Sunday, March 21, 2021

12 or 20 (second series) questions with Courtney LeBlanc

Courtney LeBlanc is the author of the full length collections Exquisite Bloody, Beating Heart (Riot in Your Throat) and Beautiful & Full of Monsters (Vegetarian Alcoholic Press). She is also the founder and Editor-in-Chief of Riot in Your Throat, an independent poetry press. She loves nail polish, tattoos, and a soy latte each morning. Read her publications on her blog: Follow her on twitter: @wordperv, and IG: @wordperv79.

1 - How did your first book change your life? How does your most recent work compare to your previous? How does it feel different?

My first full length collection, Beautiful & Full of Monsters, was published the week COVID-19 rocked the planet and brought everything to a screeching halt. I had a launch party, readings, and a book tour that all got cancelled. So I’ve definitely learned a lot about marketing during a pandemic. =) This collection has poems that focus on relationships – abusive, dangerous relationships, and then breaking free from that and finding hope and a bit of happiness. This collection feels pretty contained – I wrote many of these poems during my MFA program and so I was writing these poems as I worked toward my degree, my thesis project was an early version of the manuscript that would become Beautiful & Full of Monsters. My first chapbook focused on familial relationships so this full length collection is quite different as it focuses on romantic relationships, even if they’re not always pretty or kind.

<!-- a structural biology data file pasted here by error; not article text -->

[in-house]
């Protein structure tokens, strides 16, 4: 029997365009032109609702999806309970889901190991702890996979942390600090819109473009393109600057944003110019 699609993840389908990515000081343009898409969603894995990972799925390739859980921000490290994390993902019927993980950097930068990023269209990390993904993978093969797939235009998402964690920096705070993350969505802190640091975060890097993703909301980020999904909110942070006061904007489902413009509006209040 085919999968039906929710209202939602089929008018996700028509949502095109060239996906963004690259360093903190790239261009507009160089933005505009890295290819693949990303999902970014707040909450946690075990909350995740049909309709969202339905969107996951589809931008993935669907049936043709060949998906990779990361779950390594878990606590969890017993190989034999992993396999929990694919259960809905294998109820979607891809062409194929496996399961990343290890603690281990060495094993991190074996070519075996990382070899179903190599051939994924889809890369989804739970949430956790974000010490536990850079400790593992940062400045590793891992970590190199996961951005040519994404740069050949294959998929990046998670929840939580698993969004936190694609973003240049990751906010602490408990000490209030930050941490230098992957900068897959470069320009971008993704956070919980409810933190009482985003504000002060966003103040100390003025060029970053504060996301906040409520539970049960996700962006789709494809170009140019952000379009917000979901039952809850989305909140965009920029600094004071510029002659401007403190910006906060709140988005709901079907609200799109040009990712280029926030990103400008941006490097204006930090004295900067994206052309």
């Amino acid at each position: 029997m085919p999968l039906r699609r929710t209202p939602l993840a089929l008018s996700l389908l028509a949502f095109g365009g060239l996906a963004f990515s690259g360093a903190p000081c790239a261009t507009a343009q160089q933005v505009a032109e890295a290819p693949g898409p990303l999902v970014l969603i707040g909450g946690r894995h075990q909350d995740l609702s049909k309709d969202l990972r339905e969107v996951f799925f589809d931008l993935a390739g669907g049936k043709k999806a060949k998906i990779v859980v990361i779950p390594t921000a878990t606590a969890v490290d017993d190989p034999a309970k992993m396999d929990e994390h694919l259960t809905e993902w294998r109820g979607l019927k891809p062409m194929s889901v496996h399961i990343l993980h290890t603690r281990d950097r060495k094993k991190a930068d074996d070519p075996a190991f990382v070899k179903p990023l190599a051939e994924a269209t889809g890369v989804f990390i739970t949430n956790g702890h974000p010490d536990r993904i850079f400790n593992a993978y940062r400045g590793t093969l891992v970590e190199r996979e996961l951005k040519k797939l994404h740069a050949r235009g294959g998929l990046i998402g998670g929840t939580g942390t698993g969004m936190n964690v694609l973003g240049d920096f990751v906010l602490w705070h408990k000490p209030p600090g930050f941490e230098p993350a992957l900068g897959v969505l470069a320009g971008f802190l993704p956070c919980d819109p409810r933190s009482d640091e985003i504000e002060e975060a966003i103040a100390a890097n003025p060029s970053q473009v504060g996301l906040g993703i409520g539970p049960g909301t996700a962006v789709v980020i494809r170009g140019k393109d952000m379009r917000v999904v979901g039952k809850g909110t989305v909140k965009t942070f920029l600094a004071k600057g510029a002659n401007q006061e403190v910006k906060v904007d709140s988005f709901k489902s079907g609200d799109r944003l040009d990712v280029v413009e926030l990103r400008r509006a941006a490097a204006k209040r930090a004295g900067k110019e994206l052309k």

2 - How did you come to poetry first, as opposed to, say, fiction or non-fiction?

Poetry is the thing that makes sense to me. I’m a voracious reader and I always wonder about how fiction is written – what is plot? How is dialogue written convincingly? Thankfully, I don’t have to worry about any of that in poetry.

3 - How long does it take to start any particular writing project? Does your writing initially come quickly, or is it a slow process? Do first drafts appear looking close to their final shape, or does your work come out of copious notes?

For a poem itself the first draft almost always comes in one writing session. After that I’ll do editing and workshop it a bit. Most of my final drafts look close to the first drafts.

4 - Where does a poem usually begin for you? Are you an author of short pieces that end up combining into a larger project, or are you working on a "book" from the very beginning?

I read a lot of poetry and I love it when reading a book inspires me to write. I also take writing workshops when I’m able. One good thing to come out of the pandemic is virtual/Zoom workshops that I can now participate in regularly. I find those really inspiring.

I’m always only working on individual poems and eventually I’ll pull them together and see what fits as part of a manuscript.

5 - Are public readings part of or counter to your creative process? Are you the sort of writer who enjoys doing readings?

I love doing readings and because my book came out this year I had a lot of readings planned. The pandemic changed that obviously and all of my readings have either been cancelled or moved online via Zoom. I both love and hate Zoom readings. I love that they give me an ability to connect with friends and readers from all over the world – I once did a reading and had friends from New Zealand, Hawaii, and Alaska all logged in. But they’re not the same creative energy or vibe as in-person readings so it’s harder to connect with people.

6 - Do you have any theoretical concerns behind your writing? What kinds of questions are you trying to answer with your work? What do you even think the current questions are?